Our dog, Sydney, is around 13 dog-years old.
He was having trouble walking and climbing up on things — our bed, for instance. He whimpered in the morning after he gingerly eased himself down from the bed and whined as he slowly step-by-stepped himself down the stairs. He wobbled to stand on his legs from his pillow, his default spot on the living room floor, when it was time to go outside.
Watching him trying to move his arthritic bones from place to place was as sorrowful for us as it was painful for him.
I called the veterinarian’s office. The girl on the phone told me she once had an old St. Bernard who suffered from achy hips, and the doctor gave him some medicine that helped. It seemed to me his rear legs were causing him his biggest problems. I assumed it was his hips because, well, because I am always hearing about people’s dogs and their hip problems (the dogs’, not the people’s). I decided to take Syd in and get him checked out.
The doctor suggested an X-ray, so that’s what we did. He showed me the results. (I like when doctors explain things. I also like that they see things on medical images I would never have noticed, and they point them out to me. “Oh, yeah,” I say. “Now I see it.”) He pointed out the arthritis that was in Sydney’s knees rather than his hips. He told me there was some medicine, Rimadyl, that could help.
His assistant, the one I spoke with on the phone, filled a bottle with 30 tablets right there in the office. That is another reason I like like vets — I usually don’t have to drive to the pharmacy to get the prescription they prescribe. He also suggested some “treats” that contain glucosamine and some other esoteric substances. Coincidentally, I myself have taken glucosamine for my achy knees on occasion.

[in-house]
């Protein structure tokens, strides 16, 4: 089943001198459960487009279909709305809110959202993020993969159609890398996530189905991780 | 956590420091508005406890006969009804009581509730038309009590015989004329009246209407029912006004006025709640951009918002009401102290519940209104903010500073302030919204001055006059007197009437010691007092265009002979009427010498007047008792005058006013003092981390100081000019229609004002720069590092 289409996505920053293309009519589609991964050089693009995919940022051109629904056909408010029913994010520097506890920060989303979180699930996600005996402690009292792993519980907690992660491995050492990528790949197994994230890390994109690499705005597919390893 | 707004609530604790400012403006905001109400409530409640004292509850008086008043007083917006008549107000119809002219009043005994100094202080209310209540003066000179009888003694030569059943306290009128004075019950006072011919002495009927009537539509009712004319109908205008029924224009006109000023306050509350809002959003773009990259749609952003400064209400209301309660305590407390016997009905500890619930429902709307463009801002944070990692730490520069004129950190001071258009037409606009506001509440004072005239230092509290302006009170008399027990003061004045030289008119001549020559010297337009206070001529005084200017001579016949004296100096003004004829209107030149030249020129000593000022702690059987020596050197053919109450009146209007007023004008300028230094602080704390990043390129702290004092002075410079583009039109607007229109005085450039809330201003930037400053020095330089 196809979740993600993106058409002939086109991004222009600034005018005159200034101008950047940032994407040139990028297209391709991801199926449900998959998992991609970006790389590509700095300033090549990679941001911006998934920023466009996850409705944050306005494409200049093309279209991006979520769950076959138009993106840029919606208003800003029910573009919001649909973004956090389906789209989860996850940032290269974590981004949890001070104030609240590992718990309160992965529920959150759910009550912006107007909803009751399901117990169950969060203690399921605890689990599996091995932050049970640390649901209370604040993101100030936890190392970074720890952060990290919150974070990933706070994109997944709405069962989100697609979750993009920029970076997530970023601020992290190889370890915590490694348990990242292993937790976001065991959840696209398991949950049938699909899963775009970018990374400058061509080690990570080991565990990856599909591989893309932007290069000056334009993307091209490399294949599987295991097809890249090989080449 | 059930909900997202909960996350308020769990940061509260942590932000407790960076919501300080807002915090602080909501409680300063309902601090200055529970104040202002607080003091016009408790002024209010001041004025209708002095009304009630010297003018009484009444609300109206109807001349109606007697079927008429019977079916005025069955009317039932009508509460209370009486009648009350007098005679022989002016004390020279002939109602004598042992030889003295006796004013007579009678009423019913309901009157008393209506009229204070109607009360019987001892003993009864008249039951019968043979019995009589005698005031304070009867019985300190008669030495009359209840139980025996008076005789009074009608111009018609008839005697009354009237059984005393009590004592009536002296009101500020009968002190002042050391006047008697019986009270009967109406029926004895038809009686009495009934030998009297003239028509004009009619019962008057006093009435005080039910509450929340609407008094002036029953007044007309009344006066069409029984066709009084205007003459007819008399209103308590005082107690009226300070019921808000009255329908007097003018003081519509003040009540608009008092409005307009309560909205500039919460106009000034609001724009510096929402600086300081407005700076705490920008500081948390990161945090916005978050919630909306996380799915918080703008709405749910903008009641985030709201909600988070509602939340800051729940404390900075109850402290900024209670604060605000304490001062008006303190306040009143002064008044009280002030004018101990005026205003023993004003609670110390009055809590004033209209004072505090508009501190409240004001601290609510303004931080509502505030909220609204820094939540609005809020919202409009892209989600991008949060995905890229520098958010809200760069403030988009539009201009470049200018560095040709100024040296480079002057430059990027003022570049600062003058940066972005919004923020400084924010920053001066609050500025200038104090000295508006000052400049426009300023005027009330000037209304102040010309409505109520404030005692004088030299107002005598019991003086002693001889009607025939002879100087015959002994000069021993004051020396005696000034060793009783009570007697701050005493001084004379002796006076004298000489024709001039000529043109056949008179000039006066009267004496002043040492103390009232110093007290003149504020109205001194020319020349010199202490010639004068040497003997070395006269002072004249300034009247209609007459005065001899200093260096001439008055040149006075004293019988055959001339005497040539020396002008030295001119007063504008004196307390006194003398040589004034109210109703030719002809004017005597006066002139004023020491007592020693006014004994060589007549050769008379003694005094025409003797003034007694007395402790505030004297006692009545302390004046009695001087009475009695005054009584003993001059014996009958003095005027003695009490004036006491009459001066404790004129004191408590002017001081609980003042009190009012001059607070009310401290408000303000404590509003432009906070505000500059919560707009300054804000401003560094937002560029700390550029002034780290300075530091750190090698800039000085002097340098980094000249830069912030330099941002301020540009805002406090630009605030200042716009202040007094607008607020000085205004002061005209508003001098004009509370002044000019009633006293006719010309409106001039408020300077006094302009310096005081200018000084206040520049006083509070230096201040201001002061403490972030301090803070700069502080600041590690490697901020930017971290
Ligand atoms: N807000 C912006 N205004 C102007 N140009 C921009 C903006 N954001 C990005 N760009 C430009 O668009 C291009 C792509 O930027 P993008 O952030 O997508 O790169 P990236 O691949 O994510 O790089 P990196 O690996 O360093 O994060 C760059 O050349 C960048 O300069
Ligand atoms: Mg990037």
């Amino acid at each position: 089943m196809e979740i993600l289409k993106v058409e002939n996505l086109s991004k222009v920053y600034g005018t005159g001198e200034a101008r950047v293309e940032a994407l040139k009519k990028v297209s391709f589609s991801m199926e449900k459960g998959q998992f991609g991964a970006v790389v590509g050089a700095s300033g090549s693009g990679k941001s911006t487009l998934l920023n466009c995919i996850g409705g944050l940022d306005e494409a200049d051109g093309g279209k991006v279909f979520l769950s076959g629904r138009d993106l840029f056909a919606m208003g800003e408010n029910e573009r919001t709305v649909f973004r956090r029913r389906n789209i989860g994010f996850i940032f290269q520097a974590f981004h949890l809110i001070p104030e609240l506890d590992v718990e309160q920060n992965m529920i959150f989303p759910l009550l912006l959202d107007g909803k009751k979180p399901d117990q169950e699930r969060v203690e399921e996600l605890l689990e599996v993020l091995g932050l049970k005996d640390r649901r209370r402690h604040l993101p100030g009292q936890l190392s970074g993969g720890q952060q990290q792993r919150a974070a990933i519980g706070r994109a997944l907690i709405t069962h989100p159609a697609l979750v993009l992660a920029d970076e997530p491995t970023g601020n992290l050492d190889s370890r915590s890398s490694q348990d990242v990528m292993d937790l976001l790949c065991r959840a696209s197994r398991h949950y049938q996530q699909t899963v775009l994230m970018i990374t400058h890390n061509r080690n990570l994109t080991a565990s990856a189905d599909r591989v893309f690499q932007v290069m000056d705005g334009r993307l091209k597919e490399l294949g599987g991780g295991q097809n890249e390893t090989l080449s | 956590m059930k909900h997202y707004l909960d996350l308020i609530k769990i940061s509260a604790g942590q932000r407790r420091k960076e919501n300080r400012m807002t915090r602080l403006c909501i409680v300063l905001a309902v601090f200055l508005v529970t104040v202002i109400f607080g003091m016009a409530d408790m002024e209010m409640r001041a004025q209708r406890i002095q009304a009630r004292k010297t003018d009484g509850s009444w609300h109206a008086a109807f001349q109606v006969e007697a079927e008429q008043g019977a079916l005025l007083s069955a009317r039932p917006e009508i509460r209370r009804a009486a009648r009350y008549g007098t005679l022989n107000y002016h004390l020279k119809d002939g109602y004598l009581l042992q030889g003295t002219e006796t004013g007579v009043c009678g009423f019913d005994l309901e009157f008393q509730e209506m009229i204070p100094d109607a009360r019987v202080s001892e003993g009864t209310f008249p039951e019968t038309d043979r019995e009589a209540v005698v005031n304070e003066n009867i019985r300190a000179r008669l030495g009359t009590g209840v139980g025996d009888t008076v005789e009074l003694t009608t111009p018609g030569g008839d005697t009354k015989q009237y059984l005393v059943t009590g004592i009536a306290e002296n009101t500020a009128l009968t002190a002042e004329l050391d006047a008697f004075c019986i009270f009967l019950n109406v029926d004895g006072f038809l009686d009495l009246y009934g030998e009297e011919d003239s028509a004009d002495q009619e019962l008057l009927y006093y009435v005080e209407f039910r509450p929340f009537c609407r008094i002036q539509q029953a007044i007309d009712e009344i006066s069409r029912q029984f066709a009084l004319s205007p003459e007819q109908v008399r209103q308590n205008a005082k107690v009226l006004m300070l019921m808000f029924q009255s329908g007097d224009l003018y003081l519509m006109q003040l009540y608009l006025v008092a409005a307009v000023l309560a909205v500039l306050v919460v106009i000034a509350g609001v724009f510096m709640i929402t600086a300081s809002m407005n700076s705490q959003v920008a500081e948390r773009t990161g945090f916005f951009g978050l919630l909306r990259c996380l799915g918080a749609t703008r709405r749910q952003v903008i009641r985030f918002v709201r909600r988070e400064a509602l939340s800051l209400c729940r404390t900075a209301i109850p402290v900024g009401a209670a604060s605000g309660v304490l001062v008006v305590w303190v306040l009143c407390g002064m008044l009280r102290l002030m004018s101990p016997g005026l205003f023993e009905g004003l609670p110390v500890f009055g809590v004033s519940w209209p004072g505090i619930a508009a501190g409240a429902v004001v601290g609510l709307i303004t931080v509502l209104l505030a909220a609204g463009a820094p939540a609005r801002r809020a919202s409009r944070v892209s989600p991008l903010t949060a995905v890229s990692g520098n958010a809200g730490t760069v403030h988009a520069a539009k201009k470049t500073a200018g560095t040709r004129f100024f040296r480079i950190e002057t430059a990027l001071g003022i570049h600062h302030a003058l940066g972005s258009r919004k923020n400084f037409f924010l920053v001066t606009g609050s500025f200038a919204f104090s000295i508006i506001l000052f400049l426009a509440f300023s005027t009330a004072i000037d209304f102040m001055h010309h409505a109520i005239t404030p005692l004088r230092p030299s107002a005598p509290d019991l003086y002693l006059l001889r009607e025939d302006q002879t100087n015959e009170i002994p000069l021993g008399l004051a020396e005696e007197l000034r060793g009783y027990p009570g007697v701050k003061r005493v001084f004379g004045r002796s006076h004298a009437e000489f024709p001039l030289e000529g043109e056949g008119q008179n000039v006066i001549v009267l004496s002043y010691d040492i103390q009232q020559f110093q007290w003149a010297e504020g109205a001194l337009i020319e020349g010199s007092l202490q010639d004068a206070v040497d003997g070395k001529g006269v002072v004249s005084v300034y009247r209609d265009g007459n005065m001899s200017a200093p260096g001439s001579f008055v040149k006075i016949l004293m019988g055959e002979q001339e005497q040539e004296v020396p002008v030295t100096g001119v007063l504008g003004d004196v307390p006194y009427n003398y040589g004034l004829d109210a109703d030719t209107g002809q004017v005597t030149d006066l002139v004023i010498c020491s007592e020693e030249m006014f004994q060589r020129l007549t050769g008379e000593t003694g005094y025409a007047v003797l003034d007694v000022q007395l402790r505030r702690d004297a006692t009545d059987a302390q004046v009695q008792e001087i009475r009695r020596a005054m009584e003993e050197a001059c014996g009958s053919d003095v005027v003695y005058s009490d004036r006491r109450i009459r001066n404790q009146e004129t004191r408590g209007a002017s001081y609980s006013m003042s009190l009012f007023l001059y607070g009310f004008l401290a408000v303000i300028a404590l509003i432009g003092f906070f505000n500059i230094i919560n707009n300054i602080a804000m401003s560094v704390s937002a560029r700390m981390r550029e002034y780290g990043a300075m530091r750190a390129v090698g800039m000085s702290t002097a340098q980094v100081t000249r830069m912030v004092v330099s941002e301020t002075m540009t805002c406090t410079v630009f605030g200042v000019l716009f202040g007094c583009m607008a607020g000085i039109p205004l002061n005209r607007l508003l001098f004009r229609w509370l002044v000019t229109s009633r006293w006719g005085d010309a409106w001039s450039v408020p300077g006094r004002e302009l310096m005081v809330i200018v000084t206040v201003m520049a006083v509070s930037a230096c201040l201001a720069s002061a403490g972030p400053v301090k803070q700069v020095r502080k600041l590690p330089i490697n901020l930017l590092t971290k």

I say on occasion. I take one prescription pill for my blood pressure, a low-dose aspirin because a heart doctor told me it couldn’t hurt and might help, plus a couple of vitamins. For some reason, though, I can’t seem to get into the habit of taking those particular pills.
I think part of it is because I have one of those plastic seven-day pill reminders and my four pills just barely fit in their daily slots. And I think part of it is I don’t want to move up to a larger pill container because in the past I associated multiple and/or large pill containers with old people. My pill container makes me remember that I am getting older. I get that, really, even though there lingers within me a remnant of resistance in accepting it.
I gave Syd his medicine and one of the treats on our ride home. In a very short time — maybe a day, maybe a little longer — Becky and I noticed a difference. He wasn’t whimpering in the morning when he jumped off the bed, nor did he whine coming down the stairs. He was obviously having an easier time getting up off his pillow and acted like he actually wanted to go outside with me.
He even made a good faith attempt at chasing a squirrel! It was and is like we have a new dog. Or maybe a better way to put it: an energetic old, familiar dog.
I realize all these pills, chemicals, treatments and treats are in a cosmic sense merely a temporary fix. But as long as they are available, why shouldn’t Syd and I do what we can to feel better for just a little while longer?
At any rate, I am thankful for the people who make such modern miracles possible. And I am thankful we have the old Sydney back.